I was shopping online for flowers and found a nice bouquet that I wanted to buy as a present. I entered my personal details, filled in my credit card number and made my way to the checkout page. There I saw that $ 15 was added just for delivery. It was the first time that these extra costs were mentioned. I firmly closed the browser window as I felt sure that I could get a better price at another online flower shop.
While searching for other online shops, I received an email from the online flower shop asking if I was sure that I wanted to leave:
We were so sorry to see you leave our site a few minutes ago. If you come back now we will be waiving the $14.99 Service Fee on any order that you place! From You Flowers offers Same Day Delivery anywhere in the US when your order is placed before 3pm in the recipient’s time zone!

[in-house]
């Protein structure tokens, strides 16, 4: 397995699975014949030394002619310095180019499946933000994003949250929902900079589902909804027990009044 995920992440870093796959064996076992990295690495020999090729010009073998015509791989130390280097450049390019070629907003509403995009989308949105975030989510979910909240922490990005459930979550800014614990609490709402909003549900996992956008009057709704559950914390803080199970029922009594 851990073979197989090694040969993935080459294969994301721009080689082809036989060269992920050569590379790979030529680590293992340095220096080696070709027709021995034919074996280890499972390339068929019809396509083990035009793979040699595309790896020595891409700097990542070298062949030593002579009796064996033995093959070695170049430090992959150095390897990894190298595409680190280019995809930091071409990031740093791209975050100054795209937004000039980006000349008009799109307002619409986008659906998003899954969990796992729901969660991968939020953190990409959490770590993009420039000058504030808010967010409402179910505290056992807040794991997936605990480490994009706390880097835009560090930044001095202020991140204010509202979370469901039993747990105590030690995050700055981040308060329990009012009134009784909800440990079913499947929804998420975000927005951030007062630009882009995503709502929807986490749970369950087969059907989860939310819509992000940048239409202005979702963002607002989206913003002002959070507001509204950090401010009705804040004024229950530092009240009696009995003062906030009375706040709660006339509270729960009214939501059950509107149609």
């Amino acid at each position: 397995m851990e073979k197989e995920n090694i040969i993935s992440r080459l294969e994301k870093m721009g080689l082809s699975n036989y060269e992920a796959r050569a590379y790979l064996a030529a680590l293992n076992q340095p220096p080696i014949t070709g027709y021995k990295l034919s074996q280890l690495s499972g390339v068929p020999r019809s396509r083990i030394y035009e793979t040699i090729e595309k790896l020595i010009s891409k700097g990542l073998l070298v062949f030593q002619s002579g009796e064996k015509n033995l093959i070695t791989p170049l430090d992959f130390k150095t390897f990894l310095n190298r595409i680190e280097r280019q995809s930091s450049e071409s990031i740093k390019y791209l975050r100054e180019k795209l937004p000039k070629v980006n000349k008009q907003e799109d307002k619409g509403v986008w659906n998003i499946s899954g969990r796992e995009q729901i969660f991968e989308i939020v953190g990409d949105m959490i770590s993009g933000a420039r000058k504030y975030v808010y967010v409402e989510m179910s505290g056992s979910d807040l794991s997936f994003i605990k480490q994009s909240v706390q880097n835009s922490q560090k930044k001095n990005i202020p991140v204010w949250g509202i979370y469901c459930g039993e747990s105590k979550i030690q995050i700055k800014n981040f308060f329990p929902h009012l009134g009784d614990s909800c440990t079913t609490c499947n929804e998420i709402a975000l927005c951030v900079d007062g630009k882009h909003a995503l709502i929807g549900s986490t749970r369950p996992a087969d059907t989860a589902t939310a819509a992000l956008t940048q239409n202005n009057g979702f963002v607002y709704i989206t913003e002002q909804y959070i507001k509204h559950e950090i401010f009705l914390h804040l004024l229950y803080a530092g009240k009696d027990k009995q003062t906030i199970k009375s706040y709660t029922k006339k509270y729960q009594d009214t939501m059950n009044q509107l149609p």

I didn’t do a full search for other webshops yet, so I went back and confirmed my earlier order. $ 15 dollars off, that’s a good deal! Without realizing it, I had negotiated with a computer system.
There probably is a system in place that contacts customers that leave in the final stages of the checkout process. I am not good at bargaining in shops – I am a coward – but by showing the computer system that I was in doubt, I bargained without knowing it. The system of course didn’t recognize my emotional state of indecision, it was simply a matter of counting down time. It made me think what other simple negotiating skills can be implemented by simple computer scripts without entering the field of computer recognition of emotions.
I was always under the impression that prices on the Internet were fixed and bargaining was something you could only do in the offline world, with real people. Now I know better. How many euros and dollars could I have saved by simply postponing the checkout process?